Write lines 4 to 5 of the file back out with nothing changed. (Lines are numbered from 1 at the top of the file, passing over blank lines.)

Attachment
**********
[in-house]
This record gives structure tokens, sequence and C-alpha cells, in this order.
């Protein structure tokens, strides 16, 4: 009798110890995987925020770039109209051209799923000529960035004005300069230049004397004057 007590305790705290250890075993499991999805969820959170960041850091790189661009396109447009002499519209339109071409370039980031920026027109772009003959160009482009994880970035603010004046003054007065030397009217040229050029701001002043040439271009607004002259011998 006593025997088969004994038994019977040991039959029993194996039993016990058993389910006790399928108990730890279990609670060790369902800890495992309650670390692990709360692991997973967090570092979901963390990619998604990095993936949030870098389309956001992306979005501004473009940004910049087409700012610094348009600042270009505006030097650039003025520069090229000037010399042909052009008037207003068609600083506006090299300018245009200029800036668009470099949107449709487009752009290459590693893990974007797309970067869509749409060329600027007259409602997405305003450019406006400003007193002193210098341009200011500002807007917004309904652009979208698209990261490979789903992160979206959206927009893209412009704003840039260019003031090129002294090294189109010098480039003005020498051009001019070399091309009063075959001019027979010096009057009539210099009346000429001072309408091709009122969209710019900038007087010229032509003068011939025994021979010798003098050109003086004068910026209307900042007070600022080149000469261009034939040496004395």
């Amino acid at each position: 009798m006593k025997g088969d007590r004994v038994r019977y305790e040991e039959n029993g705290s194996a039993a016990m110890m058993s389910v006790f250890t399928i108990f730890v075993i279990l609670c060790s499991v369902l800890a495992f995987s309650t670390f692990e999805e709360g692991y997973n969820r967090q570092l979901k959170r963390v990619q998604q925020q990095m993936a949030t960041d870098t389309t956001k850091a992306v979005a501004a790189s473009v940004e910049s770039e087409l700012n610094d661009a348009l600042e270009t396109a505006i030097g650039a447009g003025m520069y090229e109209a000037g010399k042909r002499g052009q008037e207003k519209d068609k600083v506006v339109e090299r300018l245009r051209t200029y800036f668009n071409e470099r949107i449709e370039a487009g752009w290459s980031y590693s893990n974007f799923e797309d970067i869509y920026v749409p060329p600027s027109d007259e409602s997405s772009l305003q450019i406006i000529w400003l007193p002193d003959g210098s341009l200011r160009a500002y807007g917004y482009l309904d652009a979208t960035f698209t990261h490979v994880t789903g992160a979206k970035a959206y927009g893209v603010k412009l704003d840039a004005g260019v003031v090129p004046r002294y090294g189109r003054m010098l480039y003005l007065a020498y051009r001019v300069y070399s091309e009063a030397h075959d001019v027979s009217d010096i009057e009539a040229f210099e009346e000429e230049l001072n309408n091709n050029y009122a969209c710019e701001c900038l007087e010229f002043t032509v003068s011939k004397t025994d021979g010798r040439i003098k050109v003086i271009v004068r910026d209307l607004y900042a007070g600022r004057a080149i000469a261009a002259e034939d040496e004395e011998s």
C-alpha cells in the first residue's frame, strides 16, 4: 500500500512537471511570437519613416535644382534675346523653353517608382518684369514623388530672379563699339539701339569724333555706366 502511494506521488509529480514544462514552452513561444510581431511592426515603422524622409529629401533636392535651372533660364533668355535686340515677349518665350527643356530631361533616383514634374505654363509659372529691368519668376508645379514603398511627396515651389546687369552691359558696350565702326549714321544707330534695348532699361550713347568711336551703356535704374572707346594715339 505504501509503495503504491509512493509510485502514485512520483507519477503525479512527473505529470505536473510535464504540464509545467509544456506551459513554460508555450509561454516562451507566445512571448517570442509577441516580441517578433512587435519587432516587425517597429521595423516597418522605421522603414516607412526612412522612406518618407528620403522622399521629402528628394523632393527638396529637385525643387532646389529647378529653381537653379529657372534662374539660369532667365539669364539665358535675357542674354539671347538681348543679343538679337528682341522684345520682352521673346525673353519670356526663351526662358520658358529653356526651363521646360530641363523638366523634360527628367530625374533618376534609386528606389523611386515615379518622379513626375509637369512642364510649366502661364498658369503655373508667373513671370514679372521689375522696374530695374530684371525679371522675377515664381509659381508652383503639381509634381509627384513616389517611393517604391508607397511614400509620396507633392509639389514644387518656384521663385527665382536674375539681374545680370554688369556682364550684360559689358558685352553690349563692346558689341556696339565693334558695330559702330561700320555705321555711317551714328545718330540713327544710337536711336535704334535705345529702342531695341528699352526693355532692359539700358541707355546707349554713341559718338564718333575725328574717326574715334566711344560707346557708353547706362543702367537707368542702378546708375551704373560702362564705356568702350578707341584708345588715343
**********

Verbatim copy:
């Amino acid at each position: 009798m006593k025997g088969d007590r004994v038994r019977y305790e040991e039959n029993g705290s194996a039993a016990m110890m058993s389910v006790f250890t399928i108990f730890v075993i279990l609670c060790s499991v369902l800890a495992f995987s309650t670390f692990e999805e709360g692991y997973n969820r967090q570092l979901k959170r963390v990619q998604q925020q990095m993936a949030t960041d870098t389309t956001k850091a992306v979005a501004a790189s473009v940004e910049s770039e087409l700012n610094d661009a348009l600042e270009t396109a505006i030097g650039a447009g003025m520069y090229e109209a000037g010399k042909r002499g052009q008037e207003k519209d068609k600083v506006v339109e090299r300018l245009r051209t200029y800036f668009n071409e470099r949107i449709e370039a487009g752009w290459s980031y590693s893990n974007f799923e797309d970067i869509y920026v749409p060329p600027s027109d007259e409602s997405s772009l305003q450019i406006i000529w400003l007193p002193d003959g210098s341009l200011r160009a500002y807007g917004y482009l309904d652009a979208t960035f698209t990261h490979v994880t789903g992160a979206k970035a959206y927009g893209v603010k412009l704003d840039a004005g260019v003031v090129p004046r002294y090294g189109r003054m010098l480039y003005l007065a020498y051009r001019v300069y070399s091309e009063a030397h075959d001019v027979s009217d010096i009057e009539a040229f210099e009346e000429e230049l001072n309408n091709n050029y009122a969209c710019e701001c900038l007087e010229f002043t032509v003068s011939k004397t025994d021979g010798r040439i003098k050109v003086i271009v004068r910026d209307l607004y900042a007070g600022r004057a080149i000469a261009a002259e034939d040496e004395e011998s």
C-alpha cells in the first residue's frame, strides 16, 4: 500500500512537471511570437519613416535644382534675346523653353517608382518684369514623388530672379563699339539701339569724333555706366 502511494506521488509529480514544462514552452513561444510581431511592426515603422524622409529629401533636392535651372533660364533668355535686340515677349518665350527643356530631361533616383514634374505654363509659372529691368519668376508645379514603398511627396515651389546687369552691359558696350565702326549714321544707330534695348532699361550713347568711336551703356535704374572707346594715339 505504501509503495503504491509512493509510485502514485512520483507519477503525479512527473505529470505536473510535464504540464509545467509544456506551459513554460508555450509561454516562451507566445512571448517570442509577441516580441517578433512587435519587432516587425517597429521595423516597418522605421522603414516607412526612412522612406518618407528620403522622399521629402528628394523632393527638396529637385525643387532646389529647378529653381537653379529657372534662374539660369532667365539669364539665358535675357542674354539671347538681348543679343538679337528682341522684345520682352521673346525673353519670356526663351526662358520658358529653356526651363521646360530641363523638366523634360527628367530625374533618376534609386528606389523611386515615379518622379513626375509637369512642364510649366502661364498658369503655373508667373513671370514679372521689375522696374530695374530684371525679371522675377515664381509659381508652383503639381509634381509627384513616389517611393517604391508607397511614400509620396507633392509639389514644387518656384521663385527665382536674375539681374545680370554688369556682364550684360559689358558685352553690349563692346558689341556696339565693334558695330559702330561700320555705321555711317551714328545718330540713327544710337536711336535704334535705345529702342531695341528699352526693355532692359539700358541707355546707349554713341559718338564718333575725328574717326574715334566711344560707346557708353547706362543702367537707368542702378546708375551704373560702362564705356568702350578707341584708345588715343